Prada Holding B.V. is the holding company for I Pellettieri d'Italia S.p.A., the leather goods business at the heart of the Prada fashion empire, and other related enterprises, such as Church & Company shoes and the Jil Sander line of women's clothes. Time magazine called Miuccia Prada the most influential fashion designer of the 1990s. Beginning with a rugged yet stylish nylon backpack, she developed a signature utilitarian look with odd, muted colors and unusual textures that found favor with trendy working women. Prada's sales quadrupled between 1996 and 2000, when they exceeded L 3 million. The company grew explosively in the late 1990s, both organically and through acquisitions. There were 307 stores worldwide for Prada and its other brands in late 2001; 143 of these were franchises. Prada sells products only from companies it controls.
Miuccia Prada's husband, company CEO Patrizio Bertelli, has earned a reputation as a brilliant and temperamental micromanager. At Prada offices in New York and Tokyo, all office supplies--from desks to staples--must be imported from Italy. Bertelli claims to have personally hired 60 percent of the group's employees. His design mantra, quoted in Fortune: "It is not fashion that changes lifestyles. It is lifestyles that change fashion."
The Prada empire stems from the leather goods store Mario Prada opened in Milan in 1913. In addition to his own wares, he also sold steamer trunks and handbags imported from England to a customer base that included Italian nobles.
Although Mario Prada barred the women of the family from entering his workplace, control of the business followed a matriarchal succession after his death in the mid-1950s. Prada's son Alberto was not interested in the business, so his daughter-in-law ran the store for about 20 years before passing its ownership to her own daughter, Miuccia Prada, who first joined the firm in 1970 before inheriting it eight years later.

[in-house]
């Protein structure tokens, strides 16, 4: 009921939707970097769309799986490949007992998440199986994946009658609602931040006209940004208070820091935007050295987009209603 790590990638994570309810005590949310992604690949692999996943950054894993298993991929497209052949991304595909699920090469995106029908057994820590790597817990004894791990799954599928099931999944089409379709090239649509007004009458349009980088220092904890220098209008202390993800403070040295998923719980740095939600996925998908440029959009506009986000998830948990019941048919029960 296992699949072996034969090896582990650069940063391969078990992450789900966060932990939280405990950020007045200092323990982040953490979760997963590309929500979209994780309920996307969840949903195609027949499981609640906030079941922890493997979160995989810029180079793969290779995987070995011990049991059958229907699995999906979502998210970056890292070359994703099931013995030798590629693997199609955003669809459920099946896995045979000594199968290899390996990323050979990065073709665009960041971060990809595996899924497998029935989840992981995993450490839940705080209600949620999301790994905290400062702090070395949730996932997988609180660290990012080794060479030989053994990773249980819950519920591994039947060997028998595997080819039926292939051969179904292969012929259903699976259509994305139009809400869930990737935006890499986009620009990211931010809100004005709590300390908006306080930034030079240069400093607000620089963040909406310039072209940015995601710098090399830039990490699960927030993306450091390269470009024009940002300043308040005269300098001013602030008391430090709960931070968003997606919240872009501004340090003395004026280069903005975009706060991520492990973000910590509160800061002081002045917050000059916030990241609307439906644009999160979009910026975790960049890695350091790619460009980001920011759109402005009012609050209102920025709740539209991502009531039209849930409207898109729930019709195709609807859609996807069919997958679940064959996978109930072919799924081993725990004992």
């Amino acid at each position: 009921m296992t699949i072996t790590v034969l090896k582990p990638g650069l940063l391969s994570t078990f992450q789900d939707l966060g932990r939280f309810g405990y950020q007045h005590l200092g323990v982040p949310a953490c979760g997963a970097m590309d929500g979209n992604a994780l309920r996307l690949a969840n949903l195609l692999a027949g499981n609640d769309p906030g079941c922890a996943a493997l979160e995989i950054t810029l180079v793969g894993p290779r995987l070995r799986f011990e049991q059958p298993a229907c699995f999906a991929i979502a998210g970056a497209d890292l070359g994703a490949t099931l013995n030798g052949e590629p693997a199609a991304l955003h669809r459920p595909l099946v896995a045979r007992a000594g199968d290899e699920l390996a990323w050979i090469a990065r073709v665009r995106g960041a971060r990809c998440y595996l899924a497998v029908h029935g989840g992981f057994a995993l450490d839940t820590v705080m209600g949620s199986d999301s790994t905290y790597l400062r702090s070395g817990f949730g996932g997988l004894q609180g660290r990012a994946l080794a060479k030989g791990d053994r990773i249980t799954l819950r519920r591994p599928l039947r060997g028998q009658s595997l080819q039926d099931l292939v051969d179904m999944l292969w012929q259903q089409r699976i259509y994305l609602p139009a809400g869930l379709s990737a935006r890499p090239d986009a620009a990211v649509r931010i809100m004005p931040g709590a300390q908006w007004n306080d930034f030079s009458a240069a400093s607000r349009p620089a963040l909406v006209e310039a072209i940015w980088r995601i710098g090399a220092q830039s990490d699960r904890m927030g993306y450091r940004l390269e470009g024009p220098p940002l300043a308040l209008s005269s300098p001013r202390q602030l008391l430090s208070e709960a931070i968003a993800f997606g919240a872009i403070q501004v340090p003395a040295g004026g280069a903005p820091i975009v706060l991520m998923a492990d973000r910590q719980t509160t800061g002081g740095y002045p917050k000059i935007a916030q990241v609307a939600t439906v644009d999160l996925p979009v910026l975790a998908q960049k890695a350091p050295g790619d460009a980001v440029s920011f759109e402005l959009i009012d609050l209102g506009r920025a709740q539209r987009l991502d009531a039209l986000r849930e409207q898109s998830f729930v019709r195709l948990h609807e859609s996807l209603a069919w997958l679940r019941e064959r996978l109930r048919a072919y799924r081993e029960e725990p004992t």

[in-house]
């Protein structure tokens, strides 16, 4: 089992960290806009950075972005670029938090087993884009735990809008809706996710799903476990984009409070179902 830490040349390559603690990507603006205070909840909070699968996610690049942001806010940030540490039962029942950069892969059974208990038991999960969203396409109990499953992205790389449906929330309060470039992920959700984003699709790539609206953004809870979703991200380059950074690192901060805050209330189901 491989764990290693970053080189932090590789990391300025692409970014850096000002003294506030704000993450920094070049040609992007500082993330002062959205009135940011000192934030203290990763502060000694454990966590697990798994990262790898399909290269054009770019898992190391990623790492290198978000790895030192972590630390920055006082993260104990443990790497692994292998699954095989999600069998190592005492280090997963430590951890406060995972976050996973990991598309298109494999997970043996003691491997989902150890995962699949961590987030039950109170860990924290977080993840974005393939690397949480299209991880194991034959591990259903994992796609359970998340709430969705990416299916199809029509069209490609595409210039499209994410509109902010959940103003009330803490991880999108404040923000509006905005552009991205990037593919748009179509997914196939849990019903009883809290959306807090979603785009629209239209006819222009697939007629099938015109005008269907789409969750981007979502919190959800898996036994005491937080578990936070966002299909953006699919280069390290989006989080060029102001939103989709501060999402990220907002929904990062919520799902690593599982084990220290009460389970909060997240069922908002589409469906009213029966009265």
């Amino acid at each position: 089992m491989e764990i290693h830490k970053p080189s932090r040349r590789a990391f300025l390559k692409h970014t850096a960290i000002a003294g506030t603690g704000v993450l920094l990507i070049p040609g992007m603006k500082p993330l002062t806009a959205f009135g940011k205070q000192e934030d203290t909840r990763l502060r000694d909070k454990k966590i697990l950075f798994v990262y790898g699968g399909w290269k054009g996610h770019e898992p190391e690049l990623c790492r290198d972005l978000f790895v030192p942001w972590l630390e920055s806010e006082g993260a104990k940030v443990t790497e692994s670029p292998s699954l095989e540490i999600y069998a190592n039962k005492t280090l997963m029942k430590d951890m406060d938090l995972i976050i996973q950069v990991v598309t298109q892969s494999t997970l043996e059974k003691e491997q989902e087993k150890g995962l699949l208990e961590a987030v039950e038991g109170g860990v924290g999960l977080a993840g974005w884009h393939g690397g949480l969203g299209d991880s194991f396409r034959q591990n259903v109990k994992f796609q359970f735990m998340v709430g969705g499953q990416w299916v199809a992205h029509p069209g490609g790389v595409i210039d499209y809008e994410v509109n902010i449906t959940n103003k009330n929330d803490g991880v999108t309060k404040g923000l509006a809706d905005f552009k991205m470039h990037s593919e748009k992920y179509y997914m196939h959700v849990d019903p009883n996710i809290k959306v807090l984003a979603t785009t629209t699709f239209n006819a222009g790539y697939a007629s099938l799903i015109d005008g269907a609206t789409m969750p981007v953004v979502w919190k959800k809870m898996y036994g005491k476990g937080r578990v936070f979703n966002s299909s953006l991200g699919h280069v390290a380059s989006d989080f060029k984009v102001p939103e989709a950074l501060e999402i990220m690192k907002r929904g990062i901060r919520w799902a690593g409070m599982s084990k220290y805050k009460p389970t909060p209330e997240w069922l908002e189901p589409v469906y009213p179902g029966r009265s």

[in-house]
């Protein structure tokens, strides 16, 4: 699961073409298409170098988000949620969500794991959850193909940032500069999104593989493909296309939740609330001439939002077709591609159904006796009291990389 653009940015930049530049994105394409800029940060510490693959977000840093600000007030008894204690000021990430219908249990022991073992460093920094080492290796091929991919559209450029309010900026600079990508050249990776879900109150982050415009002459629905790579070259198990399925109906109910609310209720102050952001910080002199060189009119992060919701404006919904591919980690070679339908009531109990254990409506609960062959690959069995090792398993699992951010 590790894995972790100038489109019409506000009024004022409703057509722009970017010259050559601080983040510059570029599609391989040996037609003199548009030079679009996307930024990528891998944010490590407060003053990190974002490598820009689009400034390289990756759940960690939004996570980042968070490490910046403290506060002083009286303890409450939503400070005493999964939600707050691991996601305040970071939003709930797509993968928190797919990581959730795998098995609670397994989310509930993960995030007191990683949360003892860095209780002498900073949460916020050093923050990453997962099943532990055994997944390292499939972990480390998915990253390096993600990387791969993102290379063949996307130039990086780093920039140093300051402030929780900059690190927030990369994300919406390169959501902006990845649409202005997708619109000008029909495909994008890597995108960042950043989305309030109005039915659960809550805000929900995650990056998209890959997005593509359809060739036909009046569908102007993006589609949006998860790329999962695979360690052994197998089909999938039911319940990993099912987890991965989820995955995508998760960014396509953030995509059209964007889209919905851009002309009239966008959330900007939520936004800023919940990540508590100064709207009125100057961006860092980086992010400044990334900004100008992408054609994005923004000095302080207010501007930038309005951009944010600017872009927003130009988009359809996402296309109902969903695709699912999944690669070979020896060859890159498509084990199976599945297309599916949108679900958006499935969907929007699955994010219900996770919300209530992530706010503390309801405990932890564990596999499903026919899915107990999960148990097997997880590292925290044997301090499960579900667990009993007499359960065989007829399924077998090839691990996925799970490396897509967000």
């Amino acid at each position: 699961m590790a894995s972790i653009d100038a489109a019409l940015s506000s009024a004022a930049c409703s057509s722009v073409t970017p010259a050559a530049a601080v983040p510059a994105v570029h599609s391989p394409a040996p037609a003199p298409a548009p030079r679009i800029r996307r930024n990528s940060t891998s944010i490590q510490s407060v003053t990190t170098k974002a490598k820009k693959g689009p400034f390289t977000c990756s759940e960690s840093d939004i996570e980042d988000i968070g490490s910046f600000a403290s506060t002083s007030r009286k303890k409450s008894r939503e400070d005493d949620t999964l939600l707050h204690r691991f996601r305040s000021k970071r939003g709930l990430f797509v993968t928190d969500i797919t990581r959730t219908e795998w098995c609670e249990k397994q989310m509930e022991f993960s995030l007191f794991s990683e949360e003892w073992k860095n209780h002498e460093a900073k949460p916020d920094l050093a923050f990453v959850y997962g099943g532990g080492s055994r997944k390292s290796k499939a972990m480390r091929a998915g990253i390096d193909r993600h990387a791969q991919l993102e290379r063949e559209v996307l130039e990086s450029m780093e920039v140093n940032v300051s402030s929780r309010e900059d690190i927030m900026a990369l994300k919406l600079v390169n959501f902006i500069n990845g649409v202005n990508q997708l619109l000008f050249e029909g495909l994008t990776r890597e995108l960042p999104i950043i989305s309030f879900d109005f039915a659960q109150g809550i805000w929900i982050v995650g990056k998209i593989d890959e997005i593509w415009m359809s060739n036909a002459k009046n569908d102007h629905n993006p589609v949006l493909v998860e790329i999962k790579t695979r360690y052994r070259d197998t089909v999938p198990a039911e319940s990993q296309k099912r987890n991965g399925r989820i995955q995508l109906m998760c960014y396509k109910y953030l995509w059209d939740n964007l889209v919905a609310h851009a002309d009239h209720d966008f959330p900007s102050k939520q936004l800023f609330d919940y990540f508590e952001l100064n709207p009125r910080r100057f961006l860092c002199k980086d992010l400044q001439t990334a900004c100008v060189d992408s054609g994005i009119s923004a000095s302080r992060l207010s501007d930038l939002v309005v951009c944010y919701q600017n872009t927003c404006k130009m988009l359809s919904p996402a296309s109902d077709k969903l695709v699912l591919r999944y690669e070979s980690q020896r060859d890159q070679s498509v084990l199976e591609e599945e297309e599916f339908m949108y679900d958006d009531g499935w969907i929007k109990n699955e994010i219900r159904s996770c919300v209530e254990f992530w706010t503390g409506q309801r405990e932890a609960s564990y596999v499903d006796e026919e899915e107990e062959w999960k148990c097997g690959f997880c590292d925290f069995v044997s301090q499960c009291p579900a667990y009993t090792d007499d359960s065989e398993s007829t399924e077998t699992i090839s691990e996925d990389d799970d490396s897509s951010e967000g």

Miuccia Prada, the founder's granddaughter, was born in 1949. Her career in fashion design grew from an early interest in clothes and textiles. In spite of, or perhaps because of, her affluent upbringing, she flaunted leftist tendencies, handing out communist leaflets on street corners. She received a doctoral degree in political science in 1973. She also studied mime for several years--perhaps good training for the nonverbal language of fashion.
In 1977, Prada met Patrizio Bertelli, who had started his own leather goods manufacturing firm when he was 17. Prada readily followed the charismatic Bertelli's business advice, which included dropping the firm's English suppliers and revamping old-fashioned luggage styles. Sales were about $400,000 a year when Prada inherited the company in 1978.
A New Look in the 1980s
In 1979, Miuccia Prada designed what would eventually become her first commercial hit--backpacks and totes made of a tough, military spec black nylon that her grandfather had used as a protective covering for steamer trunks. Success was not instant, however. In the next few years, Prada and Bertelli sought wholesale accounts for the bags at exclusive department stores and boutiques around the world. They were a hard sell due to their high price tag and complete lack of company advertising.